• Why did the Court sanction the company and not just the outside lawyers? In its briefs to the Magistrate Judge, Qualcomm seeks to place responsibility for these errors on the outside attorneys and to exonerate itself. But the Magistrate Judge found that the company was responsible for identifying the right employee and performing the right computer searches. "Qualcomm . . . has not presented any evidence that outside counsel knew enough about Qualcomm's organization and operation to identify all of the individuals whose computers should be searched and determine the most knowledgeable witness. And, more importantly, Qualcomm is a large corporation with an extensive legal staff; it clearly had the ability to identify the correct witnesses and determine the correct computers to search and search terms to use. Qualcomm just lacked the desire to do so."

  • What penalty did the Court impose on Qualcomm? The Magistrate Judge ordered Qualcomm to pay all of Broadcom's attorneys' fees and litigation costs ($8.6 million) as a discovery sanction. (The District Judge had already awarded the same attorneys' fees, and Qualcomm will not have to pay twice.) The Magistrate Judge also referred six of Qualcomm's outside attorneys to the State Bar of California for investigation of possible ethics violations and ordered these six attorneys as well as Qualcomm and five named in-house attorneys to participate in a corrective "Case Review and Enforcement of Discovery Obligations" (CREDO) program in order "to craft alternatives that will prevent such failures in the future, to evaluate and test the alternatives and ultimately, to create a case management protocol which will serve as a model for the future."

  • How else was Qualcomm hurt? In many cases, early review of problematic documents can help a company find an explanation, or a different argument, or another way to prevail in the case. The time to learn about bad documents is not in the middle of the trial.

  • Are there other cases like this? Yes. A few recent examples: In Re September 11th Liability Insurance Coverage Cases, 243 F.R.D. 114 (S.D.N.Y. 2007) (insurance company was required to pay attorneys’ fees after failure to timely produce insurance forms, "culpable state of mind" shown by the fact that it failed to produce a printed copy and deleted an electronic copy), Residential Funding Corp. v. DeGeorge Financial Corp., 306 F.3d 99 (2d Cir. 2002) (directing the District Court, which had found that corporation was "purposefully sluggish" in producing emails, to consider an adverse inference as to the evidence, even if there was no bad faith or gross negligence), CSI Investment Partners II, L.P. v. Cendant Corporation, 507 F.Supp.2d 384 (S.D.N.Y. 2007) (corporation that lost data during a conversion project prior to start of litigation, and then delayed admitting the loss for three and a half years after data was requested, required to pay attorneys' fees).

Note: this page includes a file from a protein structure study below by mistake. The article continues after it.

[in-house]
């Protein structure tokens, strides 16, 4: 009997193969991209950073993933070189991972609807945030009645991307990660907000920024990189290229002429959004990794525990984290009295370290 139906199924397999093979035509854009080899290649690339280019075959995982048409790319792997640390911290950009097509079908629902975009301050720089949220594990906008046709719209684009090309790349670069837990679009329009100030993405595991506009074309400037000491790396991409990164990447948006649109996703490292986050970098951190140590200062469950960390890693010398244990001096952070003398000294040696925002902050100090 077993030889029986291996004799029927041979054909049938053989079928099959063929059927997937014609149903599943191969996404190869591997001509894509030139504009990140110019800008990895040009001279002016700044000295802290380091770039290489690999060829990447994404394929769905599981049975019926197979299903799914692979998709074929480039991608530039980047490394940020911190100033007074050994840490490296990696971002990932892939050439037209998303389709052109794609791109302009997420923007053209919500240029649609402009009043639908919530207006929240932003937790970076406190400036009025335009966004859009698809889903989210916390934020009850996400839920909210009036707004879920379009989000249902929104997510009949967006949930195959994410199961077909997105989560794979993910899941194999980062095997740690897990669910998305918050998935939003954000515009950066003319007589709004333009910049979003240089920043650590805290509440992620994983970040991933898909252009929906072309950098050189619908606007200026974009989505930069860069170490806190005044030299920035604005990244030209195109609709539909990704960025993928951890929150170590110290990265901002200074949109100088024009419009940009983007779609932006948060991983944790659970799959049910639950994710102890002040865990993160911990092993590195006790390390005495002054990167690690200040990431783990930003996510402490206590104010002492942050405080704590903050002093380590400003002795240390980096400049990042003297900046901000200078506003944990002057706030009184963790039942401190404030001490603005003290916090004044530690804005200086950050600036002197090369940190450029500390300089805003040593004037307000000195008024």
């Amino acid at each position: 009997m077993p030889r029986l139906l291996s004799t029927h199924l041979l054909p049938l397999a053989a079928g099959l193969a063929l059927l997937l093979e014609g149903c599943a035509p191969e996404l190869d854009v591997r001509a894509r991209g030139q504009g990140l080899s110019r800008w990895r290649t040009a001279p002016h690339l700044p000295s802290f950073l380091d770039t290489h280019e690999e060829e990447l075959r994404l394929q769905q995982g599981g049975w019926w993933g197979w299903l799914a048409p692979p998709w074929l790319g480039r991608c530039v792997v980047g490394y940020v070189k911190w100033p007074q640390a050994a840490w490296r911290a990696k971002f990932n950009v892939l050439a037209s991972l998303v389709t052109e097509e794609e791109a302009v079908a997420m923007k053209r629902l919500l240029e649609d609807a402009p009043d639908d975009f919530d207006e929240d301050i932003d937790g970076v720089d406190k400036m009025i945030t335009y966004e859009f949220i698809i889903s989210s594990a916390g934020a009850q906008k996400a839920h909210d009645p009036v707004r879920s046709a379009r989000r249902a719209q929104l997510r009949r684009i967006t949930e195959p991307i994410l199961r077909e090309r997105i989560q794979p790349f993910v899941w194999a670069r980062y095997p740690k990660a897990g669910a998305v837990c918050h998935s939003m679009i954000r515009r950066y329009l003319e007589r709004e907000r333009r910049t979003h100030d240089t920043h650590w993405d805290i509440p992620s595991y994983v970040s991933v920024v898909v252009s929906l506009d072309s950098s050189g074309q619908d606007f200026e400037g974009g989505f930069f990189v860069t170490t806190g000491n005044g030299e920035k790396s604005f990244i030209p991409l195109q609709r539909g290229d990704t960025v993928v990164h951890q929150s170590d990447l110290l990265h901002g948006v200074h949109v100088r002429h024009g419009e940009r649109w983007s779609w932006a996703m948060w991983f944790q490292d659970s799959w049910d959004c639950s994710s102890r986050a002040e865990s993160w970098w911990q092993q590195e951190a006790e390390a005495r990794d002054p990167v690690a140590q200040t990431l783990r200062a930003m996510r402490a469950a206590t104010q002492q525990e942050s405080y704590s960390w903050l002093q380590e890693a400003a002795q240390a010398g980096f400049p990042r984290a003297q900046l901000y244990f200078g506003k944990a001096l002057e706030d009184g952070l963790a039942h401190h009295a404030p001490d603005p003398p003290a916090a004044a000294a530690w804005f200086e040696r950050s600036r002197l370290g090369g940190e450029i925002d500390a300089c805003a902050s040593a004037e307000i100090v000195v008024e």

• How can Ballard Spahr help? When litigation occurs, outside counsel can help ask the right questions and can design and carry out document searches that find the documents that need to be found. Ballard Spahr's litigators have substantial experience in doing just this, both for paper files and for electronic files like the ones involved in the Qualcomm case. Ballard Spahr attorneys can also help business clients before litigation arises, by training in-house teams to address potential discovery matters and by developing proactive internal procedures for document retention and document discovery, including regular auditing procedures to insure compliance.

Copyright © 2008 by Ballard Spahr LLP.
(No claim to original U.S. government material.)

All rights reserved. No part of this publication may be reproduced, stored in a retrieval system, or transmitted in any form or by any means, electronic, mechanical, photocopying, recording, or otherwise, without prior written permission of the author and publisher.

This newsletter is a periodic publication of Ballard Spahr LLP and is intended to alert the recipients to new developments in the law. It should not be construed as legal advice or legal opinion on any specific facts or circumstances. The contents are intended for general informational purposes only, and you are urged to consult your own lawyer concerning your situation and specific legal questions you have.